Tesla reported second quarter revenue of $12.0bn, ahead of market expectations for $11.3bn, and up 98% year-on-year. That reflects a 148% increase in Model 3/Y deliveries, more than offsetting a decline in Model S/X deliveries due to product updates. Average sales prices fell 2% year-on-year, reflecting higher sales of lower priced cars in China.
Operating margins hit 11.0%, up from 5.7% last quarter and 5.4% a year ago. That's despite a $176m share based payment to Elon Musk, lower regulatory credit revenues and a bitcoin related impairment of $23m. As a result of the improved operating profit, earnings per share rose to $1.02, well ahead of analyst expectations.
Tesla shares rose 1.4% in aftermarket trading.
Tesla's enjoying the benefits of a huge uplift in production in the last 12 months. More cars rattling through the production line lowers per-unit costs, so margins and profits can come for the ride.
A 169% year-on-year increase in Model 3 and Model Y production, and 148% increase in deliveries, has more than offset the headwind from lower sales of premium Model S and Model X cars. Underlying gross margins, have risen to 25.8% as a result, up from 18.7% a year ago. That's all the more impressive given the lower average selling price from cars sold in China.
But Tesla has more work to do. It's 500,000 cars in 2020 pales in comparison to VW's 5.3m, 212,000 of which are electric cars.
Its answer is a huge factory building programme. The first European Model Ys are expected in 2021, with a new factory in Texas also due for completion this year. However, Tesla's "if we build it, they will come" approach does come with risks. The group's production is running well below its capacity. Together with vehicle price cuts last year that suggests demand for Teslas might not be growing quite as fast as the group would like.
It's worth noting that Tesla's arguably sub-scale manufacturing operation is currently being supported by sales of regulatory credits - which equated to over 200% of reported profits in 2020.
Tesla earns credits in recognition of its zero-emission vehicles and sells them to other manufacturers who need to offset their emissions. Broadly speaking, as more Teslas hit the road, the group earns more credits. These credits are a valuable source of cash flow for now, but as rivals increase their electric vehicle output Tesla's credits will become less valuable. Ultimately Tesla needs the core automotive manufacturing business to stand on its own two feet.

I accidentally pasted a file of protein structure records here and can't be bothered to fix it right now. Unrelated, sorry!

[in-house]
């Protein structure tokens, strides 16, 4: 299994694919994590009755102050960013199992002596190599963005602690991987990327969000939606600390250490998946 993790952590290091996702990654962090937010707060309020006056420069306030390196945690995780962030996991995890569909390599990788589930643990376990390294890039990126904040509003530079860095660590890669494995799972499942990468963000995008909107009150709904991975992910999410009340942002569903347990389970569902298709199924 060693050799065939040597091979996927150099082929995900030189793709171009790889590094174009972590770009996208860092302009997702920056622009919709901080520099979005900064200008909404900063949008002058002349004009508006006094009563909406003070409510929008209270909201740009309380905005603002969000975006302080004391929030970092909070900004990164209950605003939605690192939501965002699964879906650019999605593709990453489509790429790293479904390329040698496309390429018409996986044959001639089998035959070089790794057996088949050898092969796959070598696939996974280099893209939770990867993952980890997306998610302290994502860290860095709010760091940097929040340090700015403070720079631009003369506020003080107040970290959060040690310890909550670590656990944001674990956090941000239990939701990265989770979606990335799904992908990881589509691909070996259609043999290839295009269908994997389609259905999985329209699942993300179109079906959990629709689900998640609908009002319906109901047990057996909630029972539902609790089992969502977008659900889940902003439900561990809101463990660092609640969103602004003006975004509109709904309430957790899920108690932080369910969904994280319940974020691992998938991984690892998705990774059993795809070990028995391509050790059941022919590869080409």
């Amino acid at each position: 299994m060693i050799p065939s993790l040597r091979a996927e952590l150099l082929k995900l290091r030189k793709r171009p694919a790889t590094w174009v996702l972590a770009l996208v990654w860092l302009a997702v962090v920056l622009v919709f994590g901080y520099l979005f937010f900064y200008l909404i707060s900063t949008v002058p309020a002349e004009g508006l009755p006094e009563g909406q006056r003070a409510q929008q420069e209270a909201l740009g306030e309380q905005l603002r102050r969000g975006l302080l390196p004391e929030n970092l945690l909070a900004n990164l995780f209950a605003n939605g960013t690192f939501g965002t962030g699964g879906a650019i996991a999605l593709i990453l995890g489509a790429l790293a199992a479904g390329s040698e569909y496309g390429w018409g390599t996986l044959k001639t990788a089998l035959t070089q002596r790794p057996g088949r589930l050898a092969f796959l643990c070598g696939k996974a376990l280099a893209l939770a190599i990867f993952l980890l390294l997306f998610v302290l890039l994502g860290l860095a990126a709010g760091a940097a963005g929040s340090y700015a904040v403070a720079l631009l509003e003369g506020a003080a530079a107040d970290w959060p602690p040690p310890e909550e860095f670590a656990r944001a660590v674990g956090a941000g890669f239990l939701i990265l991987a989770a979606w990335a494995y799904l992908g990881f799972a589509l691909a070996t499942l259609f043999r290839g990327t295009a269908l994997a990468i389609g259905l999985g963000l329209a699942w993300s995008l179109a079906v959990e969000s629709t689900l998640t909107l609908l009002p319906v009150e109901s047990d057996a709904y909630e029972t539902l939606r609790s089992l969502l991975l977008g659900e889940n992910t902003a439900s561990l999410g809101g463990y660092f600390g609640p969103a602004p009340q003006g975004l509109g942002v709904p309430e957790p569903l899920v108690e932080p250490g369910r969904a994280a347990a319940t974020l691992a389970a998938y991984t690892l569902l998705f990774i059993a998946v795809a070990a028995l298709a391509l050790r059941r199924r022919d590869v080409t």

This cuts to our core concern with Tesla. The group's valuation, which at $633.5bn and a PE ratio of 119.4 makes it by far the most valuable automotive company in the world, is predicated on massive growth. But rivals are pouring billions into closing the technological gap, and competition in China is already hotting up. Add to that market wide shortages in vital computer chip components and the ramp up isn't without its challenges.
Longer term Tesla hopes to reduce cost and increase its competitiveness via increased vertical integration - including manufacturing its own battery components - with the aim of ultimately manufacturing a profitable $25,000 car. The group is also banking on its self-driving technology - installing "Full Self-Driving" into cars in October, with "hundreds of thousands" of its cars able to drive themselves this year. Both do have the potential to change the competitive calculus for Tesla, but the company has made big claims before that took far longer than anticipated to deliver and there are no guarantees.
We would be remiss not to also mention that Tesla has taken a big bet on Bitcoin, with $1.3bn in the cryptocurrency in the balance sheet. Investors could argue that if they wanted to have exposure to Bitcoin they would have bought some themselves. We seriously question the rationale for the purchase.
In its core business Tesla has enjoyed a period of technological superiority, with a great brand and perhaps most importantly a great investment story. However, as the valuation has risen, so have expectations. Meeting those will be no easy feat.
Tesla key facts
- Price/Earnings ratio: 119.4
- 10 year average Price/Earnings ratio: 62.8
- Prospective dividend yield (next 12 months): 0.0%
All ratios are sourced from Refinitiv. Please remember yields are variable and not a reliable indicator of future income. Keep in mind key figures shouldn't be looked at on their own - it's important to understand the big picture.
Second Quarter Results
Total revenue included $10.2bn in Automotive revenues, up 97% year-on-year despite a 17% fall in automotive credits, which came in at $354m. Automotive gross margin in the quarter reached 28.4%, or 25.8% once regulatory credits are eliminated. Elsewhere in the business, Energy Storage saw sales more than double year-on-year to $801m, while Services & Other revenue rise 95.3% to $951m.
Capital Expenditure rose 176% to $1.5bn. That reflects ongoing construction of the Berlin and Texas Gigafactories, expansion at plants in Shanghai and California, and continuing investment in product development.
Despite the increased capital expenditure, the group reported $619m of free cash flow, up from $418m a year ago. As a result, net cash rose from $6.3bn at the start of the quarter to $6.8bn.
Tesla didn't update longer term production or profit guidance, although reiterated that it has sufficient liquidity to fund its product roadmap and long-term expansion plans. The first Berlin and Texas Model Ys are expected in 2021, although the launch of the Semi truck programme has been pushed to 2022 due to supply chain challenges. The group is currently producing at the limits of available parts - with particular challenges in semiconductor supply.
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